Can You Get Diabetes From Eating Too Much Fruit?

Can You Get Diabetes from Eating Too Much Fruit?

Can You Get Diabetes from Eating Too Much Fruit?

Diabetes is complicated and as such, you should try to avoid getting the disease to the maximum possible extent. In question today, are the otherwise healthy source of nutrients for diabetics, that is fruits. It is surprising that researchers could even question whether eating too much of fruit can be bad for people who suffer from diabetes. However, when you deeply analyze the various causes and factors that could expose you to a greater risk of developing the condition, you will understand the logic behind such a thought process. In this article, we have tried to understand the analyze the same.
So, come and join us for the article “Can You Get Diabetes from Eating Too Much Fruit?”
How Can Eating Too Much Fruit Lead to Diabetes?
The main type of sugar that is present in the fruits we eat is the fructose. The other forms of sugar such as glucose metabolizes in the blood, while fructose does so in the liver. So, when you eat too much of fruit, too much of fructose accumulates in the liver. When the sugar is more than the required quantity, your liver breaks down the same into triglycerides. The increase in the levels of triglycerides, as we know, is one of the many reasons that could expose you to a greater risk of getting diabetes as triglycerides are often stored as fat in different body cells. When you eat too much fruit, you often find it difficult to lose weight, particularly your belly fat. This, as we know, is a major contributor to diabetes, particularly type 2.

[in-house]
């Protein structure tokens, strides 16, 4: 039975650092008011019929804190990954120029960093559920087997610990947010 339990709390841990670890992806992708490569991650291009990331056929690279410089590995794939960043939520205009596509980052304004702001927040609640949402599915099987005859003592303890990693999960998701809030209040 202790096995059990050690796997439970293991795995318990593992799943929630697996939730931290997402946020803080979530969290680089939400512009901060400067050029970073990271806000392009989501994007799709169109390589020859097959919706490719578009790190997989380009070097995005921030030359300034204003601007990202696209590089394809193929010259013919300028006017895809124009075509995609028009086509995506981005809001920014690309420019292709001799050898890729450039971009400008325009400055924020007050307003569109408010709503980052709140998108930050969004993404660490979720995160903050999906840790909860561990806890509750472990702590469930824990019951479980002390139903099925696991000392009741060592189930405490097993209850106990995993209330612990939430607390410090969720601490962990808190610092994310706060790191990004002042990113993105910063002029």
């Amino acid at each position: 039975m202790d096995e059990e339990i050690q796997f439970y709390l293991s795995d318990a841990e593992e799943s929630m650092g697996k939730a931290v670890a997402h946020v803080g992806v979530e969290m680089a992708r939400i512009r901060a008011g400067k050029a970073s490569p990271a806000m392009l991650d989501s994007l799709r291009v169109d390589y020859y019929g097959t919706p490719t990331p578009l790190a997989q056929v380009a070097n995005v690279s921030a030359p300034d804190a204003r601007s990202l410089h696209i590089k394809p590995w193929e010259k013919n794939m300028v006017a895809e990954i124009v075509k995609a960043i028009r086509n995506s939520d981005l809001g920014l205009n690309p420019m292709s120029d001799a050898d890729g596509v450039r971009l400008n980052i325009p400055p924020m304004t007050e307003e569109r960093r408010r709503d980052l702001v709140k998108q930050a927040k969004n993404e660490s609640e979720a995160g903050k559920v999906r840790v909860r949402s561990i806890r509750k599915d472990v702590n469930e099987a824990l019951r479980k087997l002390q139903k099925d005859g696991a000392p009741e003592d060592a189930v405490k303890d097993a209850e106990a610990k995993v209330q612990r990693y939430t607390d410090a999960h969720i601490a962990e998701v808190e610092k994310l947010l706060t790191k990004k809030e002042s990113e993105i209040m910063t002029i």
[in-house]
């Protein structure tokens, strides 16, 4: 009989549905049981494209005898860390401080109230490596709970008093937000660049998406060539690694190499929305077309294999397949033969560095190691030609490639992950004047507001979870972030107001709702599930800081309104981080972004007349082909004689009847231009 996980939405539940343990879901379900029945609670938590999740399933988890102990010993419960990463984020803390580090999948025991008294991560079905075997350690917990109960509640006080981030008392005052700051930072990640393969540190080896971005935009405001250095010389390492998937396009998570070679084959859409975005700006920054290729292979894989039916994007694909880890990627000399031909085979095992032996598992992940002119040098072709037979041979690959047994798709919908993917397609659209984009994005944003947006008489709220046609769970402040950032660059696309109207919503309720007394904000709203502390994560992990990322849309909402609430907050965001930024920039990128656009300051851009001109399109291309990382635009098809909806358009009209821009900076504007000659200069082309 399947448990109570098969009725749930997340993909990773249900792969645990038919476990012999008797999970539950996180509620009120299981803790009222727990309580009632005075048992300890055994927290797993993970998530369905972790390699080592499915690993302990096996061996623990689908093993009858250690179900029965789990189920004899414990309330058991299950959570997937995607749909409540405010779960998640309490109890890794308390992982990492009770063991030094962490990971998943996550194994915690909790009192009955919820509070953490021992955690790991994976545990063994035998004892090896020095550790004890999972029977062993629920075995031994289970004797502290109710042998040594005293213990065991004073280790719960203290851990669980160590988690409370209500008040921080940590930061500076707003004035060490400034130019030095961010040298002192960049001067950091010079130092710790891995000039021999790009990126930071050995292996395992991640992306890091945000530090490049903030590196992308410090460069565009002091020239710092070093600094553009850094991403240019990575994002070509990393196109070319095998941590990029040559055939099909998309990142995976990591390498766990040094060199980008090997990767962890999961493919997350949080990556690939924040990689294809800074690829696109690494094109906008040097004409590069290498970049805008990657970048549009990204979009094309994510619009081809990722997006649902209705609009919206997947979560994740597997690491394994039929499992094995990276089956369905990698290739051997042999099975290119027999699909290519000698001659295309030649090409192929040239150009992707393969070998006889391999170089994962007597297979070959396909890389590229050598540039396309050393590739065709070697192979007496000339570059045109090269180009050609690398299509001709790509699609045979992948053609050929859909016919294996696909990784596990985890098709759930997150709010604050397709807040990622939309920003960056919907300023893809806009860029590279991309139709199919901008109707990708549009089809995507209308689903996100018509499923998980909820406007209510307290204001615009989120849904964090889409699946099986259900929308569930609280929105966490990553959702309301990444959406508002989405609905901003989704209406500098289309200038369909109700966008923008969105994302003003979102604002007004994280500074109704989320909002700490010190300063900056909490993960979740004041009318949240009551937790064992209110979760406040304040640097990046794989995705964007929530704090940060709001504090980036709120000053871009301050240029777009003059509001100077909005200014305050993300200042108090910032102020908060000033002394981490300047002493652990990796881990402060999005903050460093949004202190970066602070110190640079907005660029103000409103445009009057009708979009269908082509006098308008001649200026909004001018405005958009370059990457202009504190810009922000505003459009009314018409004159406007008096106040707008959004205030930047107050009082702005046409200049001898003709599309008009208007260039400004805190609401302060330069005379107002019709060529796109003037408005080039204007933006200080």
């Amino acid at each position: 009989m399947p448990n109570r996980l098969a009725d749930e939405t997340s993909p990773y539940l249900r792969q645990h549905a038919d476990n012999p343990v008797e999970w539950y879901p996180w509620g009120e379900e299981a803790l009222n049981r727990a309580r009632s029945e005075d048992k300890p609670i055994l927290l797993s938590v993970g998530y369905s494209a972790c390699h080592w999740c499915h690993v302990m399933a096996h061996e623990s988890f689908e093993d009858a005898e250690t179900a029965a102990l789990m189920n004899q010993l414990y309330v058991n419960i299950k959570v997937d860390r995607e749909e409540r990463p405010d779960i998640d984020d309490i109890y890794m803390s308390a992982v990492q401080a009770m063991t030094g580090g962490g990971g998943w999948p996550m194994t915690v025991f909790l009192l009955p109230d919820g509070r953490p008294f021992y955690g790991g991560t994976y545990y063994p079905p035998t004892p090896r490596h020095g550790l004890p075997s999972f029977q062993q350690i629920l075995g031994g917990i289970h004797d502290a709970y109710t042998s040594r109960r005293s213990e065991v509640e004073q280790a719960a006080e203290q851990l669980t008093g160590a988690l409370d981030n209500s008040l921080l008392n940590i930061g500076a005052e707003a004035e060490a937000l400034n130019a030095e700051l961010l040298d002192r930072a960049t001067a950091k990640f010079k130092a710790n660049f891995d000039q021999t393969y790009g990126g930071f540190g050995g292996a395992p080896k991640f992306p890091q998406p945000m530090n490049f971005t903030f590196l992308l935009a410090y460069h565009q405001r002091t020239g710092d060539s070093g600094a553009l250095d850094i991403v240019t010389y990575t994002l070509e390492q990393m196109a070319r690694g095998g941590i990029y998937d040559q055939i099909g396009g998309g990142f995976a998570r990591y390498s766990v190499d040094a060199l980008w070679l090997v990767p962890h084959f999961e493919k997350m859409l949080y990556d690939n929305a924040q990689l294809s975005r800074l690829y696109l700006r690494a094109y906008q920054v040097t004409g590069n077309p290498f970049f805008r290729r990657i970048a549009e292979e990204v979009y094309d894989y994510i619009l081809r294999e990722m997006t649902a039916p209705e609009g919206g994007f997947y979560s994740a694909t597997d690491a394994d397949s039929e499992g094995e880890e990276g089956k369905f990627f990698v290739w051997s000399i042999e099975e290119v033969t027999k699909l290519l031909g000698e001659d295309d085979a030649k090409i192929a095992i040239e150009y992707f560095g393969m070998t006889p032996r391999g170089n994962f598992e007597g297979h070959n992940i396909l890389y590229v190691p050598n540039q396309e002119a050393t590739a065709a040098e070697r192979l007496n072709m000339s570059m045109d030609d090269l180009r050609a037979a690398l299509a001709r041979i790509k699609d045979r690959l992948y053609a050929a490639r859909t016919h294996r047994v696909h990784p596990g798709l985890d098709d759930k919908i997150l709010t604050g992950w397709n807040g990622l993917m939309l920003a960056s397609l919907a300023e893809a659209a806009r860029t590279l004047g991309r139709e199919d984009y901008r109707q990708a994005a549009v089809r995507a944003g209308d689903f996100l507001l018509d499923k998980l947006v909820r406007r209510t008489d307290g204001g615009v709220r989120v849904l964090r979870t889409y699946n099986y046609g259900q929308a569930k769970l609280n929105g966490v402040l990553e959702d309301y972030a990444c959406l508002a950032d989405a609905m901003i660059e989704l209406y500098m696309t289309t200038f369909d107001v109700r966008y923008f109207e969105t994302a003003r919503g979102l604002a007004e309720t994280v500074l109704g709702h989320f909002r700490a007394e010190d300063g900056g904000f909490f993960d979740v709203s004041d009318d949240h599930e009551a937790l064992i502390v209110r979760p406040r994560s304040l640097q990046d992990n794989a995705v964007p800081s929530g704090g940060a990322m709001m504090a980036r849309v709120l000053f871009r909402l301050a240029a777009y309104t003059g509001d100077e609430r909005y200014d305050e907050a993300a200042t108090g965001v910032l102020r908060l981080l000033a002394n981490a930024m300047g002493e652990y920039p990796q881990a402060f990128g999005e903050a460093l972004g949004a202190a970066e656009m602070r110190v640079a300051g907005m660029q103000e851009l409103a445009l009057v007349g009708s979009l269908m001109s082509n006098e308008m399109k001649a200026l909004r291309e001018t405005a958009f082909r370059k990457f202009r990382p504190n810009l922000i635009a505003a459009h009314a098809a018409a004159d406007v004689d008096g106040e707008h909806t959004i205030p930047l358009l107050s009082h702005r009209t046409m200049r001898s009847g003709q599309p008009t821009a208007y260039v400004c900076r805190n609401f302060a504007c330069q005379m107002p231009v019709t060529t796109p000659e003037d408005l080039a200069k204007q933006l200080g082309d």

Relation Between Eating Too Much Fruit and Type 2 Diabetes
As you know, type 2 diabetes is a complex Continue reading

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Researchers develop ‘breathalyzer’ that can detect diabetes

Researchers develop ‘breathalyzer’ that can detect diabetes

Breathalyzers to detect alcohol intoxication have existed for years, as the relationship between blood-alcohol content and alcohol in the breath is well understood. The same principles may soon be applied to diabetes screening. A team of researchers from Oxford University have succeeded in building a device that can flag patients as diabetic without the need for a blood test.
Right now, the only way to determine if someone is diabetic is to take some blood and check the levels of sugar through various methods. However, diabetes, the inability for the body to process sugar, comes with a number of metabolic quirks that can make it detectable in other ways.
The device developed at Oxford is looking for acetone in the patient’s breath. You probably know that as a volatile solvent, and it is. But it’s also produced as a consequence of regular human metabolism. Because diabetes sufferers are lacking in insulin, that throws much of their metabolism out of whack.
The condition that’s actually being tested for here is ketoacidosis, which is a condition associated with high concentration in the body of molecules called ketones — acetone, of course, is a ketone. In diabetic ketoacidosis, the lack of insulin means you can’t absorb glucose in the blood stream. This causes a cascade of metabolic failures that ends in a high concentration of ketones like acetoacetic acid in the blood. The acetoacetic acid in the bloodstream breaks down into acetone and carbon dioxide, and can be transferred to your breath via the lungs, just like alcohol in the bloodstream. That’s why someone Continue reading

Managing Chronic Pain

Managing Chronic Pain